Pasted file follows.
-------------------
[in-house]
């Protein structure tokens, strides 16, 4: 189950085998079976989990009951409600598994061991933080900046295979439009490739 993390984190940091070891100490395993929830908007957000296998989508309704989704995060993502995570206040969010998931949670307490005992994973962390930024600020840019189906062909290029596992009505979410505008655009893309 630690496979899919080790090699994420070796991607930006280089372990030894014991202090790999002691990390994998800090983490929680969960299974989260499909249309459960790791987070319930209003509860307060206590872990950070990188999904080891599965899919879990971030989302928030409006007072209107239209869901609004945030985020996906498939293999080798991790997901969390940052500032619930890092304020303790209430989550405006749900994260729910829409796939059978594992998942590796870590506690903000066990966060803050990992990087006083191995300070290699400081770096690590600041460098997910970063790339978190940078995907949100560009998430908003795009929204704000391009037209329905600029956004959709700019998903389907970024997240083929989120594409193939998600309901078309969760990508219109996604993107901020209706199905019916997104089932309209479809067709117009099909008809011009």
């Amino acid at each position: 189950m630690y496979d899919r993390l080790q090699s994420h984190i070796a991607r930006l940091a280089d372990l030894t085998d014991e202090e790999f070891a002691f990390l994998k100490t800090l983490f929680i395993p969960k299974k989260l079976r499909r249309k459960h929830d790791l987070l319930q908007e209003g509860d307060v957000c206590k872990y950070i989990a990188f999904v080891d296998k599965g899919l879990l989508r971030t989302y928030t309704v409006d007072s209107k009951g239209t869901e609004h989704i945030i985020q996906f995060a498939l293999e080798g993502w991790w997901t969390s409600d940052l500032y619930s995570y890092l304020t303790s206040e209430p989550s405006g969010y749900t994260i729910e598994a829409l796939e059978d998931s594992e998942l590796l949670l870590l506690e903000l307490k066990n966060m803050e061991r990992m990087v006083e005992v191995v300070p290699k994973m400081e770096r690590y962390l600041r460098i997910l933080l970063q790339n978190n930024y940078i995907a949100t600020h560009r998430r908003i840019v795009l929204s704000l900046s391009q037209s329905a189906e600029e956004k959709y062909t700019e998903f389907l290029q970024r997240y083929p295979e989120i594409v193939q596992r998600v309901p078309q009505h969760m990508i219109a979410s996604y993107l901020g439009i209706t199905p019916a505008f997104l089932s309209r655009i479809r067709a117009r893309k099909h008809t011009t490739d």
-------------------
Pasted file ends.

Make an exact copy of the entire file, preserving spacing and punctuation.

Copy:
[in-house]
């Protein structure tokens, strides 16, 4: 189950085998079976989990009951409600598994061991933080900046295979439009490739 993390984190940091070891100490395993929830908007957000296998989508309704989704995060993502995570206040969010998931949670307490005992994973962390930024600020840019189906062909290029596992009505979410505008655009893309 630690496979899919080790090699994420070796991607930006280089372990030894014991202090790999002691990390994998800090983490929680969960299974989260499909249309459960790791987070319930209003509860307060206590872990950070990188999904080891599965899919879990971030989302928030409006007072209107239209869901609004945030985020996906498939293999080798991790997901969390940052500032619930890092304020303790209430989550405006749900994260729910829409796939059978594992998942590796870590506690903000066990966060803050990992990087006083191995300070290699400081770096690590600041460098997910970063790339978190940078995907949100560009998430908003795009929204704000391009037209329905600029956004959709700019998903389907970024997240083929989120594409193939998600309901078309969760990508219109996604993107901020209706199905019916997104089932309209479809067709117009099909008809011009």
């Amino acid at each position: 189950m630690y496979d899919r993390l080790q090699s994420h984190i070796a991607r930006l940091a280089d372990l030894t085998d014991e202090e790999f070891a002691f990390l994998k100490t800090l983490f929680i395993p969960k299974k989260l079976r499909r249309k459960h929830d790791l987070l319930q908007e209003g509860d307060v957000c206590k872990y950070i989990a990188f999904v080891d296998k599965g899919l879990l989508r971030t989302y928030t309704v409006d007072s209107k009951g239209t869901e609004h989704i945030i985020q996906f995060a498939l293999e080798g993502w991790w997901t969390s409600d940052l500032y619930s995570y890092l304020t303790s206040e209430p989550s405006g969010y749900t994260i729910e598994a829409l796939e059978d998931s594992e998942l590796l949670l870590l506690e903000l307490k066990n966060m803050e061991r990992m990087v006083e005992v191995v300070p290699k994973m400081e770096r690590y962390l600041r460098i997910l933080l970063q790339n978190n930024y940078i995907a949100t600020h560009r998430r908003i840019v795009l929204s704000l900046s391009q037209s329905a189906e600029e956004k959709y062909t700019e998903f389907l290029q970024r997240y083929p295979e989120i594409v193939q596992r998600v309901p078309q009505h969760m990508i219109a979410s996604y993107l901020g439009i209706t199905p019916a505008f997104l089932s309209r655009i479809r067709a117009r893309k099909h008809t011009t490739d």